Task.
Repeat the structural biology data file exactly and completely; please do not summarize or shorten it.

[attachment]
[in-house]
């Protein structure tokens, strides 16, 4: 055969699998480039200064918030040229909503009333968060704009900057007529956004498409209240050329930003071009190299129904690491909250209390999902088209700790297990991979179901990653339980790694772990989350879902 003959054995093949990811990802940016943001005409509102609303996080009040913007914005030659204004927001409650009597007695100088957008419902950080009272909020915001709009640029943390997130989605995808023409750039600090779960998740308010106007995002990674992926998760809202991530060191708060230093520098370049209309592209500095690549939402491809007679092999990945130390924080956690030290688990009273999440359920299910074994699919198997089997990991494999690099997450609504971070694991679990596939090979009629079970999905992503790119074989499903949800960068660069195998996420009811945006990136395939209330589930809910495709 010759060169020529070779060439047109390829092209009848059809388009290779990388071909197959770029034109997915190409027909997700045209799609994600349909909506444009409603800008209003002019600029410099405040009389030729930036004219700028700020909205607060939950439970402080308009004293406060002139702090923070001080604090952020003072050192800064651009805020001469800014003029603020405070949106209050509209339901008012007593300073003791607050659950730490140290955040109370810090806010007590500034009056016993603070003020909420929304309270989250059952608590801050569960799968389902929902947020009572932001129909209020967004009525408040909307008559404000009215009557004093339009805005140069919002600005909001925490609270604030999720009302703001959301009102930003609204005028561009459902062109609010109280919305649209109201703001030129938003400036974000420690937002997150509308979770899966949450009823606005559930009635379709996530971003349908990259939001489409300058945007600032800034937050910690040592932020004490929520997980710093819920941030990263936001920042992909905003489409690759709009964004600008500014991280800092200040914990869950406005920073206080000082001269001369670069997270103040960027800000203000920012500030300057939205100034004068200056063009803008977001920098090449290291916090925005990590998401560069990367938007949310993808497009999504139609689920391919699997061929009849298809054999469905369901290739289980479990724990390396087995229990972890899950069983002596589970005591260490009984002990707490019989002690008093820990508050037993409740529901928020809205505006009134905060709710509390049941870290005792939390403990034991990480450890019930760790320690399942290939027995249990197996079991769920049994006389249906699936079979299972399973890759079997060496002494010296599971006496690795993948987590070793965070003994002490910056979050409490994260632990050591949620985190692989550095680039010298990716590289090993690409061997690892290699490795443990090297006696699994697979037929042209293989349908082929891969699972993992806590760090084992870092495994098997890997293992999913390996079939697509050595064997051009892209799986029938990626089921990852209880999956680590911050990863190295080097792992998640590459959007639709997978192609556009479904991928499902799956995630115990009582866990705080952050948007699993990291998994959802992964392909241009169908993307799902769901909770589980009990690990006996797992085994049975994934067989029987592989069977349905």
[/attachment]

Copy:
[in-house]
């Protein structure tokens, strides 16, 4: 055969699998480039200064918030040229909503009333968060704009900057007529956004498409209240050329930003071009190299129904690491909250209390999902088209700790297990991979179901990653339980790694772990989350879902 003959054995093949990811990802940016943001005409509102609303996080009040913007914005030659204004927001409650009597007695100088957008419902950080009272909020915001709009640029943390997130989605995808023409750039600090779960998740308010106007995002990674992926998760809202991530060191708060230093520098370049209309592209500095690549939402491809007679092999990945130390924080956690030290688990009273999440359920299910074994699919198997089997990991494999690099997450609504971070694991679990596939090979009629079970999905992503790119074989499903949800960068660069195998996420009811945006990136395939209330589930809910495709 010759060169020529070779060439047109390829092209009848059809388009290779990388071909197959770029034109997915190409027909997700045209799609994600349909909506444009409603800008209003002019600029410099405040009389030729930036004219700028700020909205607060939950439970402080308009004293406060002139702090923070001080604090952020003072050192800064651009805020001469800014003029603020405070949106209050509209339901008012007593300073003791607050659950730490140290955040109370810090806010007590500034009056016993603070003020909420929304309270989250059952608590801050569960799968389902929902947020009572932001129909209020967004009525408040909307008559404000009215009557004093339009805005140069919002600005909001925490609270604030999720009302703001959301009102930003609204005028561009459902062109609010109280919305649209109201703001030129938003400036974000420690937002997150509308979770899966949450009823606005559930009635379709996530971003349908990259939001489409300058945007600032800034937050910690040592932020004490929520997980710093819920941030990263936001920042992909905003489409690759709009964004600008500014991280800092200040914990869950406005920073206080000082001269001369670069997270103040960027800000203000920012500030300057939205100034004068200056063009803008977001920098090449290291916090925005990590998401560069990367938007949310993808497009999504139609689920391919699997061929009849298809054999469905369901290739289980479990724990390396087995229990972890899950069983002596589970005591260490009984002990707490019989002690008093820990508050037993409740529901928020809205505006009134905060709710509390049941870290005792939390403990034991990480450890019930760790320690399942290939027995249990197996079991769920049994006389249906699936079979299972399973890759079997060496002494010296599971006496690795993948987590070793965070003994002490910056979050409490994260632990050591949620985190692989550095680039010298990716590289090993690409061997690892290699490795443990090297006696699994697979037929042209293989349908082929891969699972993992806590760090084992870092495994098997890997293992999913390996079939697509050595064997051009892209799986029938990626089921990852209880999956680590911050990863190295080097792992998640590459959007639709997978192609556009479904991928499902799956995630115990009582866990705080952050948007699993990291998994959802992964392909241009169908993307799902769901909770589980009990690990006996797992085994049975994934067989029987592989069977349905």